Minneapolis Mayor Betsy Hodges and a majority of City Council members won election last year after promising to promote growth, expand transit options, address inequities and make the city the center of a more competitive metropolitan region.

How soon they seem to forget.

Minneapolis appears poised to block the most ambitious transit project in state history — the vital Southwest Corridor light-rail line connecting Eden Prairie, Minnetonka, Hopkins and St. Louis Park with downtown Minneapolis, the University of Minnesota and St. Paul.

Minneapolis and four other key cities along the route began a 75-day municipal consent process on Thursday after the Metropolitan Council voted 14-2 to advance the $1.68 billion, 16-mile line.

To date, Hodges and the City Council have steadfastly opposed every attempt the Met Council has made to quell neighborhood NIMBY­ism, including adding $160 million worth of tunnels. And if Minneapolis fails to grant consent, Met Council Chairwoman Susan Haigh said, the project is unlikely to move forward.

In March, Hodges and the council unanimously opposed the plan that calls for two shallow tunnels that would hide light-rail trains in much of the Kenilworth corridor. The design would allow the light- and freight-rail lines to be co-located with bike and pedestrian trails.

The light-rail line would emerge from the tunnels to cross a bridge over a water channel between Lake of the Isles and Cedar Lake, but apparently just that glimpse of LRT traffic is too much for some of the homeowners.

No one disputes that construction will be a hassle for some residents and that routing light-rail lines through fully developed urban neighborhoods is not ideal. But consider the Central Corridor (or Green) line, which overcame objections from businesses along University Avenue, Minnesota Public Radio and the University of Minnesota. In the end, regional interests won out.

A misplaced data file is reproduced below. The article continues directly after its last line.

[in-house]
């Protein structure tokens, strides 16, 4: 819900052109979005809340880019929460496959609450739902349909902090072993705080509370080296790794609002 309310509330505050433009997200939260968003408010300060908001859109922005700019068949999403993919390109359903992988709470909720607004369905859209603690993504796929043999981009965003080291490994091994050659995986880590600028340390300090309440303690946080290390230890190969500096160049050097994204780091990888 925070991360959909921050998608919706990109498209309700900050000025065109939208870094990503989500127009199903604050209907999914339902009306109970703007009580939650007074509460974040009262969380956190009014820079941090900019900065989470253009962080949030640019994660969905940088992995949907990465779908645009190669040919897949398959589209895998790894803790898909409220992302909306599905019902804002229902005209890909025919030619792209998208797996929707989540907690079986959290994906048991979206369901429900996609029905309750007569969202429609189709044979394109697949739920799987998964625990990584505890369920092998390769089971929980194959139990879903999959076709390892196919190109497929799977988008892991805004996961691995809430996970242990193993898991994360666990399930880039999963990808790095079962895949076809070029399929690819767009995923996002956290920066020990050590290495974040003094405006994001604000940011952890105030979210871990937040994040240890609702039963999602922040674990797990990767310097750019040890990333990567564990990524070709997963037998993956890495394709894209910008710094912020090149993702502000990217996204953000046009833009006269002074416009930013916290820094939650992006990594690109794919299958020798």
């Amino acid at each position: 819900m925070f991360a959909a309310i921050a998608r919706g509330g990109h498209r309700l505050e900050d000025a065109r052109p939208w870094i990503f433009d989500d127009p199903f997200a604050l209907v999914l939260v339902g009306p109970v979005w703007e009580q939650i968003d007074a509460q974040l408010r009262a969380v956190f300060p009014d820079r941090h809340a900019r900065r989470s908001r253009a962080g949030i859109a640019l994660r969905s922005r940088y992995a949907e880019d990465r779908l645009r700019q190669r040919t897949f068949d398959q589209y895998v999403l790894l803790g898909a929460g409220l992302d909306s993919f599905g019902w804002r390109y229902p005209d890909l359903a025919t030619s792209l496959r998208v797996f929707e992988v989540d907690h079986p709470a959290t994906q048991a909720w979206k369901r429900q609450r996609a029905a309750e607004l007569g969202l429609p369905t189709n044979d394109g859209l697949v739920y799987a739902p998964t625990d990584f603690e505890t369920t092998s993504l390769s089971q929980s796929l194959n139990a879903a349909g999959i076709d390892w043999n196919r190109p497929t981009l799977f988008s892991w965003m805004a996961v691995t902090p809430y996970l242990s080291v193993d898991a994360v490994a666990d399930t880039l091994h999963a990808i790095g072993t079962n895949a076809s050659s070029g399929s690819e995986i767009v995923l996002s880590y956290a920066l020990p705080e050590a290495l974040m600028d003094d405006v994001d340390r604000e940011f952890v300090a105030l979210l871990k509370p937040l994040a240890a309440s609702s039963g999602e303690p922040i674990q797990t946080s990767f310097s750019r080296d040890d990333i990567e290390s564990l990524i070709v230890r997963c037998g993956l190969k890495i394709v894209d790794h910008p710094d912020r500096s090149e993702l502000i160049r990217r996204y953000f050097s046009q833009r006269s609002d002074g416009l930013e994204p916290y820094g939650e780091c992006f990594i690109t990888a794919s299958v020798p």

Minneapolis has lost the freight-rail co-location battle it has waged for years with St. Louis Park and the Twin Cities & Western Railroad. City officials should focus on negotiating in good faith with the Met Council on reasonable modifications that might make the existing plan more palatable. But city leaders should also heed the analysis of Gov. Mark Dayton, who told the Star Tribune on Tuesday that the shallow-tunnel plan was “the only option.” Rejecting it, he rightly added, would most likely set back light-rail transit for a decade. In fact, that timeline might be optimistic.

The Southwest line was chosen to be fast-tracked by the federal government, which would pay half the cost. If Minneapolis fails to grant municipal consent, it’s likely that the project will never again win support in Washington.

The Twin Cities region, facing keen economic development competition from transit-friendly markets across the country, cannot afford to let this opportunity pass.

Southwest would bring thousands of suburban workers into downtown Minneapolis. As important — especially for politicians concerned about ever-increasing inequities in Minneapolis — the line would greatly expand Minneapolitans’ access to the Southwest Corridor, which is projected to add 60,000 jobs by 2030.

The burgeoning businesses in the corridor need workers. And Minneapolis residents need a transit system that will move them efficiently to jobs throughout the metro area.

SWLRT is a critical next step in building a metrowide transit system. If Minneapolis blocks it, support for additional mass-transit projects — including the proposed Bottineau light-rail line in the northern suburbs and streetcars in Minneapolis — will no doubt erode.

This page endorsed Hodges in the race for mayor, in part because she articulated a strategic vision for growth and a commitment to represent the interests of the entire Twin Cities region as the leader of its most important economic engine. Leading the City Council to grant municipal consent would deliver on that pledge.

Today, with the fate of SWLRT hanging in the balance, broader regional interests clearly trump the concerns of disgruntled Minneapolis property owners.